|執筆者||Eric D. Ramstetter, Phan Minh Ngoc|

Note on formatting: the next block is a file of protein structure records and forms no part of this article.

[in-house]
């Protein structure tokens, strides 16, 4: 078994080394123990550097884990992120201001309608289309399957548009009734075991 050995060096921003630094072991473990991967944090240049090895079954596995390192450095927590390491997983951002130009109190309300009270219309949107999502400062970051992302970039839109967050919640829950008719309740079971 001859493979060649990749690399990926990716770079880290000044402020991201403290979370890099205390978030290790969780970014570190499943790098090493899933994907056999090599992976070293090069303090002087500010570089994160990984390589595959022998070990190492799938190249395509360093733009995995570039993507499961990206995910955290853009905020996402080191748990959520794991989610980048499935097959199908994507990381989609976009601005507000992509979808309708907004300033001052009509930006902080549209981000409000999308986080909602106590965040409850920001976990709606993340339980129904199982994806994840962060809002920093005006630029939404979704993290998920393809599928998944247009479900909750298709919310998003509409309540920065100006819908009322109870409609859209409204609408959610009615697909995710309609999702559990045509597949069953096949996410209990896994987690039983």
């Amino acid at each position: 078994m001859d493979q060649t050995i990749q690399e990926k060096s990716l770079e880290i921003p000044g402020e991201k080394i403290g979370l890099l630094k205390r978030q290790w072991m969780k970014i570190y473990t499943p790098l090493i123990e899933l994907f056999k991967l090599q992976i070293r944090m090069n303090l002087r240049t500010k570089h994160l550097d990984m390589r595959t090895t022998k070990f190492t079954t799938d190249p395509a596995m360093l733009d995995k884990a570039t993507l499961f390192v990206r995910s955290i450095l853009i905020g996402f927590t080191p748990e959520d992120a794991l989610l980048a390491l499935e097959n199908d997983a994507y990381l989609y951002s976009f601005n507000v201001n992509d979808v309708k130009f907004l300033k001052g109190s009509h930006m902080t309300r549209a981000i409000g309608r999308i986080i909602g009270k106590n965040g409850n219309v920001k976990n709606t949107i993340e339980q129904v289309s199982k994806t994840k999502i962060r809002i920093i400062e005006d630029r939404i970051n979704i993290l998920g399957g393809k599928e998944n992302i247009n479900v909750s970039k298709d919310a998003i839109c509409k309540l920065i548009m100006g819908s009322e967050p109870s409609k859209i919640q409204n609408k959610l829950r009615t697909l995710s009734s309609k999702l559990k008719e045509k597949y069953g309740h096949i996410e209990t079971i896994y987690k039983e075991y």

This paper examines relationships between producer concentration, firm ownership, and employee compensation in Vietnam’s manufacturing enterprises in 2000, 2002, and 2004. Simple calculations indicate that multinational corporations (MNCs) paid the highest compensation followed by state-owned enterprises (SOEs) and finally by private firms. After controlling for the effects of producer concentration and other technical determinants of compensation levels (e.g., factor intensity, scale, labor quality), compensation differentials are greatly reduced. MNCs still paid an average of about one-third to one-half more than private firms while SOE-private differentials became very small or negative. These differentials varied markedly among industry groups, however. The relationship between producer concentration and compensation levels was usually positive in samples of all manufacturing firms but negative in about half of the eight industry groups examined. Cross section estimates also indicate that larger MNC and SOE presence was associated with higher compensation in private firms in 2002 and 2004, suggesting positive spillovers from both SOEs and MNCs in these two years. However, fixed effects panel estimates, which examine the question of how SOE and MNC presence affected changes in private firm compensation over time, suggest that compensation in private firms tended to fall relatively rapidly in industries where SOE presence was large and producer concentration high, while MNC presence had no significant effect.